R&B as a genre distinction is mostly meaningless at this point. There are a host of reasons — the popularization of the rapper-singer, the broadening of what is considered R&B and pop co-opting the sound without taking on the classification — but artists are still down to argue over a throne presiding over a dwindling kingdom.
Jacquees set the R&B world asunder with one bold proclamation: “I just wanna let everybody know that I’m the king of R&B right now,” the Cash Money singer stated in a video posted to Instagram this weekend. “For this generation, I understand who done came and who done did that and that and that, but now it’s my time. Jacquees the king of R&B.”
Everyone reacted swiftly. His current competition, one hit wonders and legends all decided to weigh in immediately, setting Twitter ablaze for most of Monday. Trey Songz and Ty Dolla $ign dropped laughing emojis, which could mean a lot of things or (more likely) be the sassiest of subs. J. Holiday of “Bed” fame decided to record a video outside where he challenged Jacquees’ “bullshit” assertion before a passerby unwittingly asked the singer if he was the valet, possibly proving Jacquees’ point. The most measured artist was the ever-cool John Legend, who questioned the parameters of the genre and whether the biggest artists fit into them anymore.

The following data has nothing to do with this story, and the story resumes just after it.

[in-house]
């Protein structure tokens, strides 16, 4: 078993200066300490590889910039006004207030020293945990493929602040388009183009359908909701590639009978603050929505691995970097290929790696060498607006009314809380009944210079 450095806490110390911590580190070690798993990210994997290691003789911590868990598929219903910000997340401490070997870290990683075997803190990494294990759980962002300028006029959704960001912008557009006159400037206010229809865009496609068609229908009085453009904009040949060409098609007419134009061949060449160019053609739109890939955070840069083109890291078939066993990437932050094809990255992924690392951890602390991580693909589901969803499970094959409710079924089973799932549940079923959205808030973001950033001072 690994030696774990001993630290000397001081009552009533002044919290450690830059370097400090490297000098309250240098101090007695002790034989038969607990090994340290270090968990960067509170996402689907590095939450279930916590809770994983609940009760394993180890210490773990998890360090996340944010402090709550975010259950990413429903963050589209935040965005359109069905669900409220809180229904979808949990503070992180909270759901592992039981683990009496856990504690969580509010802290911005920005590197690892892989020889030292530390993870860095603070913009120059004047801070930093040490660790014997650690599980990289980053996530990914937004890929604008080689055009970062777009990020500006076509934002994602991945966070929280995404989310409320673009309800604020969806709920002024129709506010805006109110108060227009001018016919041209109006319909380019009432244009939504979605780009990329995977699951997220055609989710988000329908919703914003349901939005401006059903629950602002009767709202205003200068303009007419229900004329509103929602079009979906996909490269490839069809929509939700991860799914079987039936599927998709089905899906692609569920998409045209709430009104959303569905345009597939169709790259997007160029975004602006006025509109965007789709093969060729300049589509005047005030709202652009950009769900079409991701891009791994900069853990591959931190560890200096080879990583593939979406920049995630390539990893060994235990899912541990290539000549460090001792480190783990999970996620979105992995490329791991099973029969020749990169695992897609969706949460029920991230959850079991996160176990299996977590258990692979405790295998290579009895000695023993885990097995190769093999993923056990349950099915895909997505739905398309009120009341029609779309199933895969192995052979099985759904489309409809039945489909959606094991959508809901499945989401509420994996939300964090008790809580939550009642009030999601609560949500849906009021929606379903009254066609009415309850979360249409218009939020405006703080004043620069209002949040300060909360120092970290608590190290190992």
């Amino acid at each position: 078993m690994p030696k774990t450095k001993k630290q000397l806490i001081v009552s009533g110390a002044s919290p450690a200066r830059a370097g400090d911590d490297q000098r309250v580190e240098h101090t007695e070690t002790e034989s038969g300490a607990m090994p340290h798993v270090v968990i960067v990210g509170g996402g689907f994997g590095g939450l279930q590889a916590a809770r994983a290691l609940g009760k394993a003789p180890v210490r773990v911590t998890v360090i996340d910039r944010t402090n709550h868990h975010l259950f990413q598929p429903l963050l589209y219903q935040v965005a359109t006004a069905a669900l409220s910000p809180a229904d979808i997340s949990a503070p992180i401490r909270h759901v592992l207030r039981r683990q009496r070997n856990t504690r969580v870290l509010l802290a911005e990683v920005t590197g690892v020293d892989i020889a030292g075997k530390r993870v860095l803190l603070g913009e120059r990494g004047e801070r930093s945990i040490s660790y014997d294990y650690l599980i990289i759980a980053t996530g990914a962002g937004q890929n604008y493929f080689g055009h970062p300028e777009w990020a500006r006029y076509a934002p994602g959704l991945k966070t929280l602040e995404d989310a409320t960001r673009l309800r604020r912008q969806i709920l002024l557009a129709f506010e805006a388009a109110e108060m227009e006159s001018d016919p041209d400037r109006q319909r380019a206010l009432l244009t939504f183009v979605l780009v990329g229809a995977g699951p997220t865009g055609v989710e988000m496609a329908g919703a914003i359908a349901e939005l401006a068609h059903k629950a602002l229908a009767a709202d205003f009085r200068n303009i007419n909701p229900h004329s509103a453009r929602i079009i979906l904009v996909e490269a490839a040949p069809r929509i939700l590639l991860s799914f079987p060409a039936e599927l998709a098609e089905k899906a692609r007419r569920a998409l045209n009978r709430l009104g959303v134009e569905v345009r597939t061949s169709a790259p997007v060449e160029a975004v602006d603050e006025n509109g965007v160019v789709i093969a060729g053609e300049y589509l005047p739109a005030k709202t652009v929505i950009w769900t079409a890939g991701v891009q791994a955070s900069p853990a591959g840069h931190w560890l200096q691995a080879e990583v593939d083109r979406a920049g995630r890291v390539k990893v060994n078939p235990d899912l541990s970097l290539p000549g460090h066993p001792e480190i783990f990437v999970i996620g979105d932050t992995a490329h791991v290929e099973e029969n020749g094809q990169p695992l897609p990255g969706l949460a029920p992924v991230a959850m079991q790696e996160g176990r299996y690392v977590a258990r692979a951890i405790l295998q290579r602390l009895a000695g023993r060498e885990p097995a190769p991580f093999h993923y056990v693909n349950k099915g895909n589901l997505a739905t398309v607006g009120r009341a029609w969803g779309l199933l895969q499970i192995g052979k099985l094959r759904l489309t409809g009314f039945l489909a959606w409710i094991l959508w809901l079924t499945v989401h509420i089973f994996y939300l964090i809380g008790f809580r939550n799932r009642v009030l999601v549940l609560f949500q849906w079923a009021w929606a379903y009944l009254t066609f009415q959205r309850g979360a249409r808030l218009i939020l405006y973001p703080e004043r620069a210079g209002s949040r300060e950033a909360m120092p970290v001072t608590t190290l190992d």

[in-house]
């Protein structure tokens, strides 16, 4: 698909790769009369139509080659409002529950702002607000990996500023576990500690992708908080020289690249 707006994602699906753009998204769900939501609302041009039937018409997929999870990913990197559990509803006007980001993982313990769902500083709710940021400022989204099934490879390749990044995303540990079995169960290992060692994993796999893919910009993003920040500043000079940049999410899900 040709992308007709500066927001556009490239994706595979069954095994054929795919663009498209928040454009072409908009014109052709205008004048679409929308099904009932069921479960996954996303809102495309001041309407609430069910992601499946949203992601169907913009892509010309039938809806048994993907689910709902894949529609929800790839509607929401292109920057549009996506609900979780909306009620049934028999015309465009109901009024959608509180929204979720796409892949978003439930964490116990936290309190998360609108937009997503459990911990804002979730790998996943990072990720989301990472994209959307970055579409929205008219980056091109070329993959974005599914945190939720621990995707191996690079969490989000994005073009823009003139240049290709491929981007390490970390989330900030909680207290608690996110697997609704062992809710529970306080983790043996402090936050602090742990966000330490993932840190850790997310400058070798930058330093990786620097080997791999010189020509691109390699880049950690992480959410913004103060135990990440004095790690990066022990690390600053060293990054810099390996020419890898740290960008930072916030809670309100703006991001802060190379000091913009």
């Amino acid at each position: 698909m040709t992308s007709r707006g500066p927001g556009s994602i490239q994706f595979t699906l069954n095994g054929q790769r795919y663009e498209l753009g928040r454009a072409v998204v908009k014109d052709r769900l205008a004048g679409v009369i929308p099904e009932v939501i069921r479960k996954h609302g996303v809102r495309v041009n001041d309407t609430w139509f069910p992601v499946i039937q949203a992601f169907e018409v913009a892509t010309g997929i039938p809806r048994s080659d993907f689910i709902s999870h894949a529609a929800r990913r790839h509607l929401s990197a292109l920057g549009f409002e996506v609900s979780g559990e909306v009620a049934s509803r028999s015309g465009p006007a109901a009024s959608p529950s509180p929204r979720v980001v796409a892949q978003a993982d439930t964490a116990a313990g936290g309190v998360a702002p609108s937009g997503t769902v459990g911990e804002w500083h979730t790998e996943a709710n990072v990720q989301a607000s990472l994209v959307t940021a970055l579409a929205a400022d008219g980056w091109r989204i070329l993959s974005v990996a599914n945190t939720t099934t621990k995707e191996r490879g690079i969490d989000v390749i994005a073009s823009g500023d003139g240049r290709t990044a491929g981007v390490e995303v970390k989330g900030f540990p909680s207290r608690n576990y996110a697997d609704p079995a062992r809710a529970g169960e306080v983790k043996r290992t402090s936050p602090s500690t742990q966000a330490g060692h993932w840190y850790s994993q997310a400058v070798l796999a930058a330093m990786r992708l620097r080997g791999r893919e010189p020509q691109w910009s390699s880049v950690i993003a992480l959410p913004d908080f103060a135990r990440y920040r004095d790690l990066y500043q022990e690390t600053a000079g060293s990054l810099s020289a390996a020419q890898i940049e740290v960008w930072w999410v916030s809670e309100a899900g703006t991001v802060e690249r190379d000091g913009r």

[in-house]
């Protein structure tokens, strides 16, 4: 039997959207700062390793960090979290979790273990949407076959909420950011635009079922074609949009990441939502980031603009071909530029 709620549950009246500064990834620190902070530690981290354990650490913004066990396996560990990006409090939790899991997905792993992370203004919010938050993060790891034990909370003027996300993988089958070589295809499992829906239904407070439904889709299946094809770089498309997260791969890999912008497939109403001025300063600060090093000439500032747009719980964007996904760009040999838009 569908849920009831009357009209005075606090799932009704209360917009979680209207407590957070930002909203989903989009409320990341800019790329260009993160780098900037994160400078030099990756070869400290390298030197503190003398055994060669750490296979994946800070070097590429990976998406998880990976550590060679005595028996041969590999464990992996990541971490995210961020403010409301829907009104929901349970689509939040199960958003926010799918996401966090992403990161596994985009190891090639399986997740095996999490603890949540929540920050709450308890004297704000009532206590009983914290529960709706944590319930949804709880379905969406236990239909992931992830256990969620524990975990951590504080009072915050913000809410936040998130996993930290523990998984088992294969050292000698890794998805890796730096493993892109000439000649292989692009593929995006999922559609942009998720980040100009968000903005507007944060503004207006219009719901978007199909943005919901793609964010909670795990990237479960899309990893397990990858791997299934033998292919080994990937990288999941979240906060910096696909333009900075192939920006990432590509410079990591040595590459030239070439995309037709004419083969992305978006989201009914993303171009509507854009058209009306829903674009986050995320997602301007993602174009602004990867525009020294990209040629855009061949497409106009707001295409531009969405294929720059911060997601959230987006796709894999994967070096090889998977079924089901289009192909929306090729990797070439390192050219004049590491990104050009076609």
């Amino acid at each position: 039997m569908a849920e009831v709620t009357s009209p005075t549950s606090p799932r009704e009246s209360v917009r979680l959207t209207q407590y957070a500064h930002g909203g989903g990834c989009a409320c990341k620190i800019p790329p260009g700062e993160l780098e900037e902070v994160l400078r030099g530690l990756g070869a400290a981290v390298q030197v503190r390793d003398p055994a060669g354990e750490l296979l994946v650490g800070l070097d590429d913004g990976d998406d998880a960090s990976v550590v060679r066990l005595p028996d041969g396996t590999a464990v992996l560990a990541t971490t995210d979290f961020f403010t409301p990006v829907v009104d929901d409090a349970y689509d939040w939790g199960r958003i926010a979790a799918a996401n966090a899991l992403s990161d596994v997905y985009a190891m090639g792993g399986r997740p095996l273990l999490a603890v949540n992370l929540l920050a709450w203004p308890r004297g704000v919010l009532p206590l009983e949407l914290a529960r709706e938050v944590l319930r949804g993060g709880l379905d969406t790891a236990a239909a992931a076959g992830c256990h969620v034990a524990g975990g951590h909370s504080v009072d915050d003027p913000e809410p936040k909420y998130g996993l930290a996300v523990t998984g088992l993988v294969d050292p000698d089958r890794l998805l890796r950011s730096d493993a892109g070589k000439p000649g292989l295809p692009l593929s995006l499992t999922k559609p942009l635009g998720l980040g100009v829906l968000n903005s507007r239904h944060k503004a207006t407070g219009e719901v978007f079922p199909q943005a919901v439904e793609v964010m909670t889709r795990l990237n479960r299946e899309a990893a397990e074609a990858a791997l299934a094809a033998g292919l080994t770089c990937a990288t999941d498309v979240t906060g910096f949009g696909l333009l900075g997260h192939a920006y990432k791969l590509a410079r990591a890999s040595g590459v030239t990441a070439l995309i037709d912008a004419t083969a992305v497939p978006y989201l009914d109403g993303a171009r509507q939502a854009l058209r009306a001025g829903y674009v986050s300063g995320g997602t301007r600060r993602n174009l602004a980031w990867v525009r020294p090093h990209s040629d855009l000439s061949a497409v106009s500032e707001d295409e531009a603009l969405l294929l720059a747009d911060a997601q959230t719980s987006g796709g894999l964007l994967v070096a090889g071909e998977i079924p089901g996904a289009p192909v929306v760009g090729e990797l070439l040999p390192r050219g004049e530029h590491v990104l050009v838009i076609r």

“Honestly I don’t think there is a king of r&b right now. Anyone consistently dominating the charts, selling out arenas, etc, a la Usher at his prime. Not a comment on quality. I think the throne is open right now,” Legend tweeted. “Part of me is talking myself into saying Bruno or the Weeknd but I’m not sure they neatly fit into the genre.”
To Jacquees’ credit, 4275 is one of the best R&B albums of the year. Although, when it comes to the male side of the genre, that isn’t saying much in 2018. Usher’s A received such a lukewarm reception from fans, a rumor spread that the Atlanta singer had created a burner Twitter account devoted to defending his legacy. Trey Songz dropped two albums that failed to make much of a critical or commercial dent compared to his previous work. Last year, Chris Brown dropped a 57 song album, which seemed like 57 slow grasps at recapturing past relevancy.
In a year, where artists like Janelle Monáe, H.E.R. and Ella Mai are winning acclaim and multiple Grammy nominations, it’s maybe a more fruitful discussion to widen the search for the ruler that’s sitting atop R&B’s throne (Kehlani pointed out the most obvious candidate on Twitter (it’s Beyoncé). They’re not hiding.